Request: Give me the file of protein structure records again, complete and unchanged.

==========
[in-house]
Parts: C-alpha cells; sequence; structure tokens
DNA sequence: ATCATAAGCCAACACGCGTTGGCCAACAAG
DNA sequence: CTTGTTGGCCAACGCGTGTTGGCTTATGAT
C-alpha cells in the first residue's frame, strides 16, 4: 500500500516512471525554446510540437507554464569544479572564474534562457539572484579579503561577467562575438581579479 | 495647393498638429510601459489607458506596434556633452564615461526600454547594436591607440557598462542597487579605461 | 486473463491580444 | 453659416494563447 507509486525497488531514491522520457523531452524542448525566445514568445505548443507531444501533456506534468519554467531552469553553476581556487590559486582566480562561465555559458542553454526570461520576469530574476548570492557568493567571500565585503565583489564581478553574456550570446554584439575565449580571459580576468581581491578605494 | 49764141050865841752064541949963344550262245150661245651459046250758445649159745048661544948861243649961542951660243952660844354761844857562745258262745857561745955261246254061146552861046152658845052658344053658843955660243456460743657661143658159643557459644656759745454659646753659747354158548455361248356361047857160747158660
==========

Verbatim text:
[in-house]
Parts: C-alpha cells; sequence; structure tokens
DNA sequence: ATCATAAGCCAACACGCGTTGGCCAACAAG
DNA sequence: CTTGTTGGCCAACGCGTGTTGGCTTATGAT
C-alpha cells in the first residue's frame, strides 16, 4: 500500500516512471525554446510540437507554464569544479572564474534562457539572484579579503561577467562575438581579479 | 495647393498638429510601459489607458506596434556633452564615461526600454547594436591607440557598462542597487579605461 | 486473463491580444 | 453659416494563447 507509486525497488531514491522520457523531452524542448525566445514568445505548443507531444501533456506534468519554467531552469553553476581556487590559486582566480562561465555559458542553454526570461520576469530574476548570492557568493567571500565585503565583489564581478553574456550570446554584439575565449580571459580576468581581491578605494 | 49764141050865841752064541949963344550262245150661245651459046250758445649159745048661544948861243649961542951660243952660844354761844857562745258262745857561745955261246254061146552861046152658845052658344053658843955660243456460743657661143658159643557459644656759745454659646753659747354158548455361248356361047857160747158660